Initial Thoughts on the Health Care Ruling

The full set of opinions, with the syllabus, total 193 pages. I’m not sure if that’s a record, but it’s up there.

The primary dissent is a joint dissent by all four dissenting justices. This is unusual. Their dissent rejects both the individual mandate and the Medicaid expansion. Because these two provisions are central to the act, the dissenters would invalidate the law in its entirety.

Chief Justice Roberts rejects the Commerce Clause and Necessary & Proper Clause rationales for the mandate even though doing so would not seem to be necessary for the result. If the mandate may be upheld on taxing power grounds, why reach these clauses? One possible answer is that the Chief Justice embraces a constitutional avoidance rationale for construing the mandate as a tax (similar to what he did with the Voting Rights Act in NAMUDNO). Showing the constitutional problems with the mandate is thus necessary to justify the construction the Chief offers of the Act.

This opinion reaffirms that the Chief Justice is, in many respects, a conservative minimalist. This opinion, combined with others we’ve seen this term, is revealing how the Chief Justice and Justice Alito differ. The Chief is more minimalist in his approach and more deferential to federal power (save on the First Amendment, where Justice Alito seems more deferential).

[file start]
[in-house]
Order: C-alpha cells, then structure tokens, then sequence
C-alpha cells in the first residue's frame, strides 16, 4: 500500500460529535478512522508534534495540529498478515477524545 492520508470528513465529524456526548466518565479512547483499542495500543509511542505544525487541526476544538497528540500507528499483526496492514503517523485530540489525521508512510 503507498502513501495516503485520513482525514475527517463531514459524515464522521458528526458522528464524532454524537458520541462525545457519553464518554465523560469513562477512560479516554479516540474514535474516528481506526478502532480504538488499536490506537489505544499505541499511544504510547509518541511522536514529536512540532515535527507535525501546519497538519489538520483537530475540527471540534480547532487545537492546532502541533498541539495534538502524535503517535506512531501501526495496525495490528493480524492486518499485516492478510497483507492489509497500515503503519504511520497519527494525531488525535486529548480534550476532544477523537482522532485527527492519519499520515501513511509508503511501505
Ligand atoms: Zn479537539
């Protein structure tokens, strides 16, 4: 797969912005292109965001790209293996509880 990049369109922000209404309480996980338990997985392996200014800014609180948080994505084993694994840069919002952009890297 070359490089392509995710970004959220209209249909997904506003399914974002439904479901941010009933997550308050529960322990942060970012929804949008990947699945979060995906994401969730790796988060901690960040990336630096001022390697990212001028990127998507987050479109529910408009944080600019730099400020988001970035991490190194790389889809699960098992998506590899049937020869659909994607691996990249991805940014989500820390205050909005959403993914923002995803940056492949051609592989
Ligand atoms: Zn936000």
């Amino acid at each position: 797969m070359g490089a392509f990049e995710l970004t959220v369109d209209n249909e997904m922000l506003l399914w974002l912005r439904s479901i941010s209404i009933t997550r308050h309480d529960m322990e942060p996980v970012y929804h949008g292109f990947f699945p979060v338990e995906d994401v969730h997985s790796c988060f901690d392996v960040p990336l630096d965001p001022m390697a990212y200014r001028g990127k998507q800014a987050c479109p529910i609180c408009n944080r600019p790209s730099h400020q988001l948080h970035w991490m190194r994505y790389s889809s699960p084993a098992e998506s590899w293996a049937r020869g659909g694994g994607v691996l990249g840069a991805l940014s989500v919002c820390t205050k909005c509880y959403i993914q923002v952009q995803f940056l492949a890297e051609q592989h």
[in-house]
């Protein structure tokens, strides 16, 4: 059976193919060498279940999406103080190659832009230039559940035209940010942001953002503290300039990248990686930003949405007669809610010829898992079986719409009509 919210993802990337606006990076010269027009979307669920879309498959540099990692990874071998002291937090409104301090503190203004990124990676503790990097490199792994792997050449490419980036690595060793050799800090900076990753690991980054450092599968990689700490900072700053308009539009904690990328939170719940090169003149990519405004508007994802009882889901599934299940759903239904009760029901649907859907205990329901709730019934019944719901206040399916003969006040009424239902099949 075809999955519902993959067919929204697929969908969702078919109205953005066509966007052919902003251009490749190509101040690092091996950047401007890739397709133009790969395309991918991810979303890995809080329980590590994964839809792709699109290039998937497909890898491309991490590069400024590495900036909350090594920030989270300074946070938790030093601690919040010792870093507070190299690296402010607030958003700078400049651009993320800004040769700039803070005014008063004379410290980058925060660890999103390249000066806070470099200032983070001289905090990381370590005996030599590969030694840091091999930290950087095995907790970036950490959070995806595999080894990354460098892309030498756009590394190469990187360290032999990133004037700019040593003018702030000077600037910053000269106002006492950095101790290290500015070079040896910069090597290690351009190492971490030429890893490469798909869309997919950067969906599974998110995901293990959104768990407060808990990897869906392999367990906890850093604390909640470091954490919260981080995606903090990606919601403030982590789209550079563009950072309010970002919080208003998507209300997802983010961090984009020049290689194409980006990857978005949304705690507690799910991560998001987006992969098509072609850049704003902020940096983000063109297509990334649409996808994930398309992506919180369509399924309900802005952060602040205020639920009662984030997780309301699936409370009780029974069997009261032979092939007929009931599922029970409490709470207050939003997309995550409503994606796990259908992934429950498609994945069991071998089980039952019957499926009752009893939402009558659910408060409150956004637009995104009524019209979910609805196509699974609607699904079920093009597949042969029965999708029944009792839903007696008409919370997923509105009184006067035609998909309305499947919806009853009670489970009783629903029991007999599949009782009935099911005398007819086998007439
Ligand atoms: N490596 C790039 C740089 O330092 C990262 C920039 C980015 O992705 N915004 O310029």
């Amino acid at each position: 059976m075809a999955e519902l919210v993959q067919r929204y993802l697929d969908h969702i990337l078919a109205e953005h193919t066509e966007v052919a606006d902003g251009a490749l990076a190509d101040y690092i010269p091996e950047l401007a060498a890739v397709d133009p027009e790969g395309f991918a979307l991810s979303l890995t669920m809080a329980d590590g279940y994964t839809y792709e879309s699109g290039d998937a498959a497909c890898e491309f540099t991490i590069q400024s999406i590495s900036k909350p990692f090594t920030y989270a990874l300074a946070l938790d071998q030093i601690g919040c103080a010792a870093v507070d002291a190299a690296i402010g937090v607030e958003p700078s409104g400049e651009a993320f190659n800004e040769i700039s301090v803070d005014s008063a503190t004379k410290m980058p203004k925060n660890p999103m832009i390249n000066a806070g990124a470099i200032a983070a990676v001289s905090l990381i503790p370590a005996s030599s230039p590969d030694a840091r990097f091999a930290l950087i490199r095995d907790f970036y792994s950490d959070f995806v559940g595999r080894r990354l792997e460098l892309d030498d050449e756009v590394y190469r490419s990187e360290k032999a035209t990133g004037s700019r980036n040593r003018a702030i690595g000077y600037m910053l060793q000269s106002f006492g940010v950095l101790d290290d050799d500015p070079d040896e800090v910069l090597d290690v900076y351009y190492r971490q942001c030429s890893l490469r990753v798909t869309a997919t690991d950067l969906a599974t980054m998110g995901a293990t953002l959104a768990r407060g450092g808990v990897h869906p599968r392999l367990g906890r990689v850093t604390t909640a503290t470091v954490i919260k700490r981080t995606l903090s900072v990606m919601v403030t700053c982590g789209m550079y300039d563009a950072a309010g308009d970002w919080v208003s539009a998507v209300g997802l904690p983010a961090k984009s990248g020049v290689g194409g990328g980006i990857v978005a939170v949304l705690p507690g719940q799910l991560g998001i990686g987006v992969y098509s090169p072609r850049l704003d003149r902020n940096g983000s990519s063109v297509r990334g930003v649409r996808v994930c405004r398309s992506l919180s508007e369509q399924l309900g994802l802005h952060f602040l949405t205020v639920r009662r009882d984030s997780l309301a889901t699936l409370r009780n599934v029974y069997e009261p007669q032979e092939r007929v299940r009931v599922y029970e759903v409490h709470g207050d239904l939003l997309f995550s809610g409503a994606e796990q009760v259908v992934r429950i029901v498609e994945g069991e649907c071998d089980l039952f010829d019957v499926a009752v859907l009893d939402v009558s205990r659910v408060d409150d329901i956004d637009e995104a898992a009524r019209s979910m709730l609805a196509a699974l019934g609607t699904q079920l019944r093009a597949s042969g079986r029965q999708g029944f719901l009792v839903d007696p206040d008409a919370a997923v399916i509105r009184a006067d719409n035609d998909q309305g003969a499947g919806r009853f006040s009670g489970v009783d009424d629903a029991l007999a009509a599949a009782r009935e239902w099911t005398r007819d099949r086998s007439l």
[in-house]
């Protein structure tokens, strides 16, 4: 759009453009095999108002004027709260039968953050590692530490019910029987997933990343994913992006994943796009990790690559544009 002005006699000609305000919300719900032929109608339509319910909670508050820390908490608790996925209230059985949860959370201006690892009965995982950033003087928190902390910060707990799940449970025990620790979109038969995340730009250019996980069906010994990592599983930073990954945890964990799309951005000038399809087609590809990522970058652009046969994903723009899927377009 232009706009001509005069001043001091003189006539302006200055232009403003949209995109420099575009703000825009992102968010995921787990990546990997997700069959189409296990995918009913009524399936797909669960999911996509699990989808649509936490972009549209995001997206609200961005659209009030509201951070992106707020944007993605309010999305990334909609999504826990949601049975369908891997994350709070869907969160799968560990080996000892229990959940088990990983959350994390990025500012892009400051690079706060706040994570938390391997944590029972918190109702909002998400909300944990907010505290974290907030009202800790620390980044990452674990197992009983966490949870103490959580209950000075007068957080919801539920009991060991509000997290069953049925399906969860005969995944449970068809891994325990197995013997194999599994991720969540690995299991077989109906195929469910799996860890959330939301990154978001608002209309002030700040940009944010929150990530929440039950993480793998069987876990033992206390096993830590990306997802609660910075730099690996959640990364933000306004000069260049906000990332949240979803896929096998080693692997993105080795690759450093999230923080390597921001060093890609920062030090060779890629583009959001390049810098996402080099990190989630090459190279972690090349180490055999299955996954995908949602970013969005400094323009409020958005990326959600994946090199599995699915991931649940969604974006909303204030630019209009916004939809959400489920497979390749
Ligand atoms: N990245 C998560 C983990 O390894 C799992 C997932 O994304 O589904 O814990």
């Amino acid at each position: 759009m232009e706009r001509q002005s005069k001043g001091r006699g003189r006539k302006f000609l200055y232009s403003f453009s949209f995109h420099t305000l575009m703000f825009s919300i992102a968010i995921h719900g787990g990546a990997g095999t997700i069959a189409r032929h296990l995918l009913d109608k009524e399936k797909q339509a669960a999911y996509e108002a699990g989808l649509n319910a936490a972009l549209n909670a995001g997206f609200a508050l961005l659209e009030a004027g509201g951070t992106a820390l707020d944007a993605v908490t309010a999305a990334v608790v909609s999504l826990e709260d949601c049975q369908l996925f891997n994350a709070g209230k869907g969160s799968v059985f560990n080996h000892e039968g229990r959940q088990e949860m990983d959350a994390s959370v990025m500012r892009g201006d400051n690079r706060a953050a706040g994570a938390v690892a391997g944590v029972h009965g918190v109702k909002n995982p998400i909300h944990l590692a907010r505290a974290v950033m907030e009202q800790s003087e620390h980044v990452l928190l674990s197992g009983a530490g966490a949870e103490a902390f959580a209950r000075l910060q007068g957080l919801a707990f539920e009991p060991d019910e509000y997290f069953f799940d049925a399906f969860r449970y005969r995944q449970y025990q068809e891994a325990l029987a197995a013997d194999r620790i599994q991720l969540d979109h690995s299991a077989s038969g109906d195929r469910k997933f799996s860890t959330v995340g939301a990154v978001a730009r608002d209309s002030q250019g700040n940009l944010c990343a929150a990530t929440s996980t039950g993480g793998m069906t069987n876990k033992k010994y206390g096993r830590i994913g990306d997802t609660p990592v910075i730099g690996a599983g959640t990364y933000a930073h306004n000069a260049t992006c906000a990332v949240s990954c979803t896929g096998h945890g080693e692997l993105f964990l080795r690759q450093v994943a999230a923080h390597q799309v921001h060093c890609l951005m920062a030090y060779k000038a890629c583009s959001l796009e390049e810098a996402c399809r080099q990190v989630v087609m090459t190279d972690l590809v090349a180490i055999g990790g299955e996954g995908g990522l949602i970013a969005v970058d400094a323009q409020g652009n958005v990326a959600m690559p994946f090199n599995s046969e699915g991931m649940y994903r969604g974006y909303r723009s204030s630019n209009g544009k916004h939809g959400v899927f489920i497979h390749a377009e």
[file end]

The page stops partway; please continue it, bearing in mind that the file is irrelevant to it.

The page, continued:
Holding the mandate exceeds the scope of the Commerce and Necessary and Proper Clauses poses no threat to any other existing federal program or law that was not already in jeopardy. That is, this holding does not narrow these powers. Rather it reaffirms their limits.

Holding that it would be unconstitutional to terminate existing Medicaid funds to states that refuse to go along with the Medicaid expansion is quite significant, particularly as seven justices joined this result. While the holding here may not go beyond the limits articulated in South Dakota v. Dole, the Supreme Court has not limited the exercise of the spending power to impose conditions on states since the New Deal and, again, seven justices endorsed this result. Going forward, I expect this portion of the opinion to have the greatest practical impact. In fact, I can think of some federal laws, including portions of the Clean Air Act, that are likely to be challenged on these grounds.

I posted some additional thoughts on Bench Memos here.

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